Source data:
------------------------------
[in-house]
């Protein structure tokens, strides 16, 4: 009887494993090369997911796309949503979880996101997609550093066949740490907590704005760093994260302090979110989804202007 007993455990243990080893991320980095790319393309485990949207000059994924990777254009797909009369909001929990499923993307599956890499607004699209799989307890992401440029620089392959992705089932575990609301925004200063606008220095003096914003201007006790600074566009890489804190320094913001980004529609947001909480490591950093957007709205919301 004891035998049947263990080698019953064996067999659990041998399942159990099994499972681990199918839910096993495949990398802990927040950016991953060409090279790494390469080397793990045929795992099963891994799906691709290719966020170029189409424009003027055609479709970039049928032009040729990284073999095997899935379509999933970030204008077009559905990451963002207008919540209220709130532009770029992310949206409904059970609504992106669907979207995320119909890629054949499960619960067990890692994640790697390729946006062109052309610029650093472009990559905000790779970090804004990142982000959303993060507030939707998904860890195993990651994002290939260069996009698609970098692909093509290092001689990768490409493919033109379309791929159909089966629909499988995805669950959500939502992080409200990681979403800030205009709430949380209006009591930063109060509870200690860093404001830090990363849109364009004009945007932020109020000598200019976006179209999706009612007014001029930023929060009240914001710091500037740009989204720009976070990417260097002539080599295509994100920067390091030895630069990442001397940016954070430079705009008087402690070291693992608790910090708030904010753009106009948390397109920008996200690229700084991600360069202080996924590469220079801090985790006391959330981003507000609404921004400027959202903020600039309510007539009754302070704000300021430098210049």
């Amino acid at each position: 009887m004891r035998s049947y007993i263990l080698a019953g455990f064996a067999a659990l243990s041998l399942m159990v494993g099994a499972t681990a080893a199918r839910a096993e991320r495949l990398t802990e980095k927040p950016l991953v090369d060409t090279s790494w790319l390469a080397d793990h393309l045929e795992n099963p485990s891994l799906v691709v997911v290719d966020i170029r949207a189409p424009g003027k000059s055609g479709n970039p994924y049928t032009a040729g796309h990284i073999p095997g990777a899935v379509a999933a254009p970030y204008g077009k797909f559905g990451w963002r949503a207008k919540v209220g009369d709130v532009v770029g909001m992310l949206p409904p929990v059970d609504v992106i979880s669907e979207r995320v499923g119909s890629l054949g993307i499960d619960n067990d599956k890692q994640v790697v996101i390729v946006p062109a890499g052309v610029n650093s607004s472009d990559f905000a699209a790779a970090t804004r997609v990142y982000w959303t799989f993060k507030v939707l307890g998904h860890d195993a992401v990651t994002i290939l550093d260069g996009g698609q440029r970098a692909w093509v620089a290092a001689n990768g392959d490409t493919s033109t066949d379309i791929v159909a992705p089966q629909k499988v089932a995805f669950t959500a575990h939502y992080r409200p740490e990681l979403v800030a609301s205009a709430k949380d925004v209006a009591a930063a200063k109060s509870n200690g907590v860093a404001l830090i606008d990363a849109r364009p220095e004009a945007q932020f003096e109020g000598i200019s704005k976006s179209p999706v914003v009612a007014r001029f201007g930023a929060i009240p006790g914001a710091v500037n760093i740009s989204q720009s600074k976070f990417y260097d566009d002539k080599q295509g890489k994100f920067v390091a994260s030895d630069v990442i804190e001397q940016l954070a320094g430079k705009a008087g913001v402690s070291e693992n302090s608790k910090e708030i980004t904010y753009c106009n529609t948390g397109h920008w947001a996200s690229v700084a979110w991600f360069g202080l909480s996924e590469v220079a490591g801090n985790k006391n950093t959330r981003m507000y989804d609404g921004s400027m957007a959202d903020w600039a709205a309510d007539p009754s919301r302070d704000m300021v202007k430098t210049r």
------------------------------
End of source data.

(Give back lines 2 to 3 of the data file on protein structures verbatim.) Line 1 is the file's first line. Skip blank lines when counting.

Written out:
């Protein structure tokens, strides 16, 4: 009887494993090369997911796309949503979880996101997609550093066949740490907590704005760093994260302090979110989804202007 007993455990243990080893991320980095790319393309485990949207000059994924990777254009797909009369909001929990499923993307599956890499607004699209799989307890992401440029620089392959992705089932575990609301925004200063606008220095003096914003201007006790600074566009890489804190320094913001980004529609947001909480490591950093957007709205919301 004891035998049947263990080698019953064996067999659990041998399942159990099994499972681990199918839910096993495949990398802990927040950016991953060409090279790494390469080397793990045929795992099963891994799906691709290719966020170029189409424009003027055609479709970039049928032009040729990284073999095997899935379509999933970030204008077009559905990451963002207008919540209220709130532009770029992310949206409904059970609504992106669907979207995320119909890629054949499960619960067990890692994640790697390729946006062109052309610029650093472009990559905000790779970090804004990142982000959303993060507030939707998904860890195993990651994002290939260069996009698609970098692909093509290092001689990768490409493919033109379309791929159909089966629909499988995805669950959500939502992080409200990681979403800030205009709430949380209006009591930063109060509870200690860093404001830090990363849109364009004009945007932020109020000598200019976006179209999706009612007014001029930023929060009240914001710091500037740009989204720009976070990417260097002539080599295509994100920067390091030895630069990442001397940016954070430079705009008087402690070291693992608790910090708030904010753009106009948390397109920008996200690229700084991600360069202080996924590469220079801090985790006391959330981003507000609404921004400027959202903020600039309510007539009754302070704000300021430098210049």
């Amino acid at each position: 009887m004891r035998s049947y007993i263990l080698a019953g455990f064996a067999a659990l243990s041998l399942m159990v494993g099994a499972t681990a080893a199918r839910a096993e991320r495949l990398t802990e980095k927040p950016l991953v090369d060409t090279s790494w790319l390469a080397d793990h393309l045929e795992n099963p485990s891994l799906v691709v997911v290719d966020i170029r949207a189409p424009g003027k000059s055609g479709n970039p994924y049928t032009a040729g796309h990284i073999p095997g990777a899935v379509a999933a254009p970030y204008g077009k797909f559905g990451w963002r949503a207008k919540v209220g009369d709130v532009v770029g909001m992310l949206p409904p929990v059970d609504v992106i979880s669907e979207r995320v499923g119909s890629l054949g993307i499960d619960n067990d599956k890692q994640v790697v996101i390729v946006p062109a890499g052309v610029n650093s607004s472009d990559f905000a699209a790779a970090t804004r997609v990142y982000w959303t799989f993060k507030v939707l307890g998904h860890d195993a992401v990651t994002i290939l550093d260069g996009g698609q440029r970098a692909w093509v620089a290092a001689n990768g392959d490409t493919s033109t066949d379309i791929v159909a992705p089966q629909k499988v089932a995805f669950t959500a575990h939502y992080r409200p740490e990681l979403v800030a609301s205009a709430k949380d925004v209006a009591a930063a200063k109060s509870n200690g907590v860093a404001l830090i606008d990363a849109r364009p220095e004009a945007q932020f003096e109020g000598i200019s704005k976006s179209p999706v914003v009612a007014r001029f201007g930023a929060i009240p006790g914001a710091v500037n760093i740009s989204q720009s600074k976070f990417y260097d566009d002539k080599q295509g890489k994100f920067v390091a994260s030895d630069v990442i804190e001397q940016l954070a320094g430079k705009a008087g913001v402690s070291e693992n302090s608790k910090e708030i980004t904010y753009c106009n529609t948390g397109h920008w947001a996200s690229v700084a979110w991600f360069g202080l909480s996924e590469v220079a490591g801090n985790k006391n950093t959330r981003m507000y989804d609404g921004s400027m957007a959202d903020w600039a709205a309510d007539p009754s919301r302070d704000m300021v202007k430098t210049r």